There are many very good charities and agencies who offer support and advice to people with family or friends in prison. We have a special section ‘Help/Support’ which has details and contact information for many of these. Do not hesitate or feel shy about calling any of these; they are there to offer support and advice.
Story Book Dads/Mums
Story Book Dads/Mums operates at this prison.
The imprisoned parent records a story and a message which is then edited and enhanced using digital audio software and editors remove mistakes and add sound effects and music. Finally a CD is made, a personalised cover created, and the finished disc sent to the child. The whole service is free.
Click Here for more information
Prison Video Link (PVL)
All prisons with video link facilities have at least one courtroom and two briefing rooms where the defendant can hold a conference with their solicitor before and, if required, after their court hearing.
If court hearings are not taking place it may be possible for solicitors, barristers and Probation Officers to hold interviews with a prisoner via video link to save having to visit the prison.
The facility is also available to assist the Parole Board in dealing with oral hearings.
It should be noted however that court hearings must take priority.
At other times, operational reasons may mean bookings are refused or cancelled at short notice.
To book the Video Link facility telephone: 020 8588 4000 ext 4498
Her Majesty's Inspectorate of Prisons (HMIP)
Her Majesty's Inspectorate of Prisons for England and Wales (HMI Prisons) is an independent inspectorate which reports on conditions for, and treatment of, those in prisons, young offender institutions and immigration detention facilities. They provide independent scrutiny of the conditions for and treatment of prisoners and other detainees, promoting the concept of 'healthy prisons' in which staff work effectively to support prisoners and detainees to reduce reoffending or achieve other agreed outcomes.
HM Chief Inspector of Prisons (HMCIP) is appointed from outside the Prison Service, for a term of five years. The Chief Inspector reports to Ministers on the treatment of prisoners and conditions in prisons in England and Wales.
The Inspectorate’s programme of inspection is based on a mixture of chronology and risk assessment. Full inspections run on a five or three year cycle; all unannounced follow-up inspections run on a risk-assessed basis.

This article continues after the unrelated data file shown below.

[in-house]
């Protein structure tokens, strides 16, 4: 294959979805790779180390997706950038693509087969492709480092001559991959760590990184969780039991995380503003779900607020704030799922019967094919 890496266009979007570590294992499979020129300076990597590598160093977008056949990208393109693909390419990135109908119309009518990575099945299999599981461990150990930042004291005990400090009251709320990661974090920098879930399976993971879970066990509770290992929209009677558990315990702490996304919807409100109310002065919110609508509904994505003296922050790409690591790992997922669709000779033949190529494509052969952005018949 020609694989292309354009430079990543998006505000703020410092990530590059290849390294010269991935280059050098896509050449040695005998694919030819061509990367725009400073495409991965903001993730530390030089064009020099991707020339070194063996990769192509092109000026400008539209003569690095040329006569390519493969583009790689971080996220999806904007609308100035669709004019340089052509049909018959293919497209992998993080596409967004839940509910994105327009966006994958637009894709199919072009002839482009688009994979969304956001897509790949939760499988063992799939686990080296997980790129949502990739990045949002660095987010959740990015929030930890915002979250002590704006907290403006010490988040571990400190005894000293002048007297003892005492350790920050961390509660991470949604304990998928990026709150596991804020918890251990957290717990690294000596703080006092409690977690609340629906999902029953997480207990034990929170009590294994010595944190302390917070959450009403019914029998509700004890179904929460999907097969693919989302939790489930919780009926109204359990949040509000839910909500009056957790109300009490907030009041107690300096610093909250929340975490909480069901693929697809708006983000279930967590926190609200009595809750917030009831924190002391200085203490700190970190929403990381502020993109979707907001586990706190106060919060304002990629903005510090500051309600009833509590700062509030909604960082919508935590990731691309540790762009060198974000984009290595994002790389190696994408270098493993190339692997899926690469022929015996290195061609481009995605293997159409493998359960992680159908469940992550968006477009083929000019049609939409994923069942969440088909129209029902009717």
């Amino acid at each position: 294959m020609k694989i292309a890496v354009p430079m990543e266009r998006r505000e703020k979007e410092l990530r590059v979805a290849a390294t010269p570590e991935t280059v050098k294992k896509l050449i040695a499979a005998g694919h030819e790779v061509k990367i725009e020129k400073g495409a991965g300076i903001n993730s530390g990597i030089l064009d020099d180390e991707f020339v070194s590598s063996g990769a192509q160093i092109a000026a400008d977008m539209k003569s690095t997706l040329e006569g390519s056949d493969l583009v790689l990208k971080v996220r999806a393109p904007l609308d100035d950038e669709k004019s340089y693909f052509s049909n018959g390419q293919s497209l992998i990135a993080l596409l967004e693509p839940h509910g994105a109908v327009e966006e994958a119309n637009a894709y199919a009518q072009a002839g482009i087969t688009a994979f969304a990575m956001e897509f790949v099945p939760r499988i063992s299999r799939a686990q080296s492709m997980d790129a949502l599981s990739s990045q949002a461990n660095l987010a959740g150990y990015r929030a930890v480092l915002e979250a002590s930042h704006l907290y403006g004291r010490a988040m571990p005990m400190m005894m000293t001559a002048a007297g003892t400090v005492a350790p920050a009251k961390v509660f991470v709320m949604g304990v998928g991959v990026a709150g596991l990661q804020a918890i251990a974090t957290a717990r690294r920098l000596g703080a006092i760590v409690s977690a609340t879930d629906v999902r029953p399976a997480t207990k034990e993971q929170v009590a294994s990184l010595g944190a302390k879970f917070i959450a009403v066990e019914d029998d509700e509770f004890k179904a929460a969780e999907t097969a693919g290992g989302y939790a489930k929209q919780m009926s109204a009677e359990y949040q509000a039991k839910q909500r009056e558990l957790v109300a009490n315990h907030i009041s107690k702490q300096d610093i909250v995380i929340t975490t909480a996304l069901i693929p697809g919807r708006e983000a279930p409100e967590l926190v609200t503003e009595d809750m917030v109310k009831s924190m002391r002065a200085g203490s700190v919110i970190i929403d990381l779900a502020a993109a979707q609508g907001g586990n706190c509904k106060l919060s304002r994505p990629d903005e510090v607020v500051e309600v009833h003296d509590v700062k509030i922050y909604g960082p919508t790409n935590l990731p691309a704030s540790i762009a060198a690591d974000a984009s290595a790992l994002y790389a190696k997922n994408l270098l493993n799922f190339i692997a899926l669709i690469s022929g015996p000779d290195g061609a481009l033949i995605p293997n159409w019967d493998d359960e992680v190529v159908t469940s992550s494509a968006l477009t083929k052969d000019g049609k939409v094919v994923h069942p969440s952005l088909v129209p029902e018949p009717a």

Prison establishments holding adults and young adults are inspected once every five years. Establishments holding juveniles are inspected every three years. This type of inspection lasts for at least one week. The Inspectorate collects information from many sources, including the people who work there, the people who are imprisoned or detained there, and visitors or others with an interest in the establishment. Inspection findings are reported back to the establishment’s managers. Reports are published within 16 weeks of inspection. The establishment is then expected to produce an action plan, based on the recommendations made within the report, within a short period following publication.
Full follow-up inspections
Follow-up inspections are unannounced and proportionate to risk. In full follow-up inspections inspectors assess progress made and undertake in-depth analysis of areas of serious concern identified in the previous full inspection, particularly on safety and respect.
Short follow-up inspections
Short follow-up inspections are also unannounced and conducted where the previous full inspection and their intelligence systems suggest that there are comparatively fewer concerns.
Three escort inspections are conducted every year.
One month prior to each full announced inspection, an inspector will visit the establishment to plan the inspection and request a range of preliminary information. In addition, researchers will attend to conduct a confidential survey of a representative proportion of the prisoner population. Results from the prisoner survey are provided for inspectors prior to the inspection and constitute an important source of evidence.
All inspections are conducted against the Inspectorate's published inspection criteria, 'Expectations'. Expectations' are based on international human rights standards, as well as Prison Service Orders and Standards, and over all issues considered essential to the safe, respectful and purposeful treatment of prisoners in custody and their effective resettlement.
'Expectations' is the document which sets out the detailed criteria HMI Prisons uses to appraise and inspect prisons. These criteria are used to examine every area of prison life, from reception to resettlement, including;
• safer custody
• health services
• good order
The concept of a healthy prison is one that was first set out by the World Health Organisation, but it has been developed by this Inspectorate, and is now widely accepted as a definition of what ought to be provided in any custodial environment. It rests upon four key tests:
• safety: prisoners, even the most vulnerable, are held safely
• respect: prisoners are treated with respect for their human dignity
• purposeful activity: prisoners are able, and expected, to engage in activity that is likely to benefit them
• resettlement: prisoners are prepared for release into the community, and helped to reduce the likelihood of reoffending